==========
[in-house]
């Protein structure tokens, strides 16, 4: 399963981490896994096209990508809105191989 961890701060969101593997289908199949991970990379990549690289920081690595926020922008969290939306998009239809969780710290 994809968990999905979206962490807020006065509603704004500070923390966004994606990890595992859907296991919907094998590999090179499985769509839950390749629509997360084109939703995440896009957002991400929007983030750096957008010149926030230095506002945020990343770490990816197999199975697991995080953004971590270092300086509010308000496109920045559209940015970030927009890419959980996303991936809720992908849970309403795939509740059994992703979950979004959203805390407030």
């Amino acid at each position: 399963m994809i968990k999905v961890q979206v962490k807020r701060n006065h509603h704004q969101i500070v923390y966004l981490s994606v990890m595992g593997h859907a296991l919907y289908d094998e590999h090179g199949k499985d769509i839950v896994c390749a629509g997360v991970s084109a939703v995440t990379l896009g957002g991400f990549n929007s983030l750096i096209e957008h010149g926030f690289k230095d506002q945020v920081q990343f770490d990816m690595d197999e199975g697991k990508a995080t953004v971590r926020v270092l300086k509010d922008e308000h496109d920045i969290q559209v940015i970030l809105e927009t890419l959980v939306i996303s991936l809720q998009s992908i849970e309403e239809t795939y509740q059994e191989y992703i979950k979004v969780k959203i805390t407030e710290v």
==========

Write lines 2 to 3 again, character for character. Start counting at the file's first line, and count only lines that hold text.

């Protein structure tokens, strides 16, 4: 399963981490896994096209990508809105191989 961890701060969101593997289908199949991970990379990549690289920081690595926020922008969290939306998009239809969780710290 994809968990999905979206962490807020006065509603704004500070923390966004994606990890595992859907296991919907094998590999090179499985769509839950390749629509997360084109939703995440896009957002991400929007983030750096957008010149926030230095506002945020990343770490990816197999199975697991995080953004971590270092300086509010308000496109920045559209940015970030927009890419959980996303991936809720992908849970309403795939509740059994992703979950979004959203805390407030």
């Amino acid at each position: 399963m994809i968990k999905v961890q979206v962490k807020r701060n006065h509603h704004q969101i500070v923390y966004l981490s994606v990890m595992g593997h859907a296991l919907y289908d094998e590999h090179g199949k499985d769509i839950v896994c390749a629509g997360v991970s084109a939703v995440t990379l896009g957002g991400f990549n929007s983030l750096i096209e957008h010149g926030f690289k230095d506002q945020v920081q990343f770490d990816m690595d197999e199975g697991k990508a995080t953004v971590r926020v270092l300086k509010d922008e308000h496109d920045i969290q559209v940015i970030l809105e927009t890419l959980v939306i996303s991936l809720q998009s992908i849970e309403e239809t795939y509740q059994e191989y992703i979950k979004v969780k959203i805390t407030e710290v």